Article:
Wednesday, March 19, 2014

Save your marketing dollars. Focus on fundamentals.

My suggestion to most schools is to stop whatever marketing you are doing and re-consider everything.

The impetus for this unusual advice was the plethora of independent school radio ads I heard this year. It seemed to me that twice as many schools as last year were running radio spots. They weren't very effective but there were lots of them and they were undoubtedly very expensive.

Of all people, I understand that the independent school marketplace is incredibly and increasingly competitive. That in turn, drives schools - almost desperately - to ratchet up marketing efforts using as many channels as they can think of or afford. The result is ads on buses, bus shelters, national newspapers, billboards and yes, radio. It's an ad rep's dream but do they really do anything? After all, these are wide-net advertising vehicles being used for narrow target markets.

In addition, there are now more "education guide" type publications than ever before. Here in Toronto, there are four or five of these. This has created two other dynamics. First, schools are scrambling to get their ads in these publications – in many cases for fear of being notable by their absence. That produces the second effect which is the need for pithy headlines and taglines. These gems of copywriting may keep some of my colleagues in business but they do nothing to differentiate. Here are some examples:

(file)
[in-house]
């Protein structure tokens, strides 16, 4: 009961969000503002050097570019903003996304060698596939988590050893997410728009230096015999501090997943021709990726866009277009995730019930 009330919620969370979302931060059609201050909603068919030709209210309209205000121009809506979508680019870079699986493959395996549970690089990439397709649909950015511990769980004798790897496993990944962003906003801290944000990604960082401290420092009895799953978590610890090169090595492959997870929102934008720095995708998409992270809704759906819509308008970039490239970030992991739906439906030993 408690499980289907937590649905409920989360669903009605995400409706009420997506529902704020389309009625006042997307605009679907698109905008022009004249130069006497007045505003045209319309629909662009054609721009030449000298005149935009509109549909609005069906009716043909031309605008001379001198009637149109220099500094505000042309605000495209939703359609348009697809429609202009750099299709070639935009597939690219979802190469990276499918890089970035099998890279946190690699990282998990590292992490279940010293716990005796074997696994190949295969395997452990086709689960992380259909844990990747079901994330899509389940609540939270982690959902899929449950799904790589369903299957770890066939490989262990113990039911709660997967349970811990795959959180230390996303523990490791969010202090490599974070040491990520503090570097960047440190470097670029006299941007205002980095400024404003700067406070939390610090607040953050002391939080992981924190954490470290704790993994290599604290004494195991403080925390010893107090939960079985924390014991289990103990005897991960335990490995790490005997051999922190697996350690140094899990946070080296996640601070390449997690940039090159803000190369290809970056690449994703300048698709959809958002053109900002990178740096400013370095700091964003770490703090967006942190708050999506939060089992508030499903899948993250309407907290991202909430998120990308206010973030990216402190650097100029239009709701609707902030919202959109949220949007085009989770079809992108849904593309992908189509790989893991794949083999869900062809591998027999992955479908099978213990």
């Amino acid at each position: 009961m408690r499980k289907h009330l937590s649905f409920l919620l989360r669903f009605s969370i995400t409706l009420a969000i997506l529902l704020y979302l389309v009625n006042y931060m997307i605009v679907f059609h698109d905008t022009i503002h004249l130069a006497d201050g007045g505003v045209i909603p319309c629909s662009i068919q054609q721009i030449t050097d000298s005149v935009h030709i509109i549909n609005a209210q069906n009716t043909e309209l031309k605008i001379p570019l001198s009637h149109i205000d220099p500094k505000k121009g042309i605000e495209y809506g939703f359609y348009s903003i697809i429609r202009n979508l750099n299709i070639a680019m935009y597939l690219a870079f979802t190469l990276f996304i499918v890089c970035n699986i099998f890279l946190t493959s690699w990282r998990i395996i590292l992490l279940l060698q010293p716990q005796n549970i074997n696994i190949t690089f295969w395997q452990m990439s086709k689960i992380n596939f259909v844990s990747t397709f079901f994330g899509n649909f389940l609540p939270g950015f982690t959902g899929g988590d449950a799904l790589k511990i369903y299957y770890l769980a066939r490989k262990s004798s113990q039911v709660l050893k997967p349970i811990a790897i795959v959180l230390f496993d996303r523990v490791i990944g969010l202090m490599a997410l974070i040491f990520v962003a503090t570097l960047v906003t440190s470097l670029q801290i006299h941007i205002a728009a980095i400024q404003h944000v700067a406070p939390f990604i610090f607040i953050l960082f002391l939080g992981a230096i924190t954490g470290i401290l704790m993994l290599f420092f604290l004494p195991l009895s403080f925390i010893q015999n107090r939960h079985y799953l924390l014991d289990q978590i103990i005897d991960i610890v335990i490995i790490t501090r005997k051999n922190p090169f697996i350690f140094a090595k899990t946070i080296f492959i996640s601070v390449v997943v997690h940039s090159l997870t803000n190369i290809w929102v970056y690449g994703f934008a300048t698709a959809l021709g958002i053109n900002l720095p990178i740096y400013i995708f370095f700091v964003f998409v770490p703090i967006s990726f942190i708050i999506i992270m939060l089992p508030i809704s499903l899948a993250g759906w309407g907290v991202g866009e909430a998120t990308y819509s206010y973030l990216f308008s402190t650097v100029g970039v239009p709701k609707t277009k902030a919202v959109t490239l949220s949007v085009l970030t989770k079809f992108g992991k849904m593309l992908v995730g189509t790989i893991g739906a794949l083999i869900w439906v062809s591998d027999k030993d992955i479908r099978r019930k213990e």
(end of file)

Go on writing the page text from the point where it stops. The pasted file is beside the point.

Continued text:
• Be yourself. Be great. 
  • Be remarkable 
  • I am limitless 
  • Dedicated to Developing the Whole Child 
  • Become. Go Beyond. 
  • Confidence. It's Who We Are 
  • Igniting A Passion for the Art of Learning 
  • Learning for Life. Creating the Future. 
  • Education with Balance 

Let's be honest. Each of those could apply to any one of about 50 schools. They become meaningless – as does much of the marketing effort I've described above.

All of this marketing activity – with its accompanying expense – is more mystifying when every piece of market research that I have ever done or read clearly indicates that word of mouth is the principal driver of the decision to choose any independent school.

So, as I said, it's time to stop and re-discover the fundamentals. How? For that I turn to a great social fresh post from the beginning of the year that presented tips for 2014 from marketing pros. Here are the ones that make the most sense for independent schools.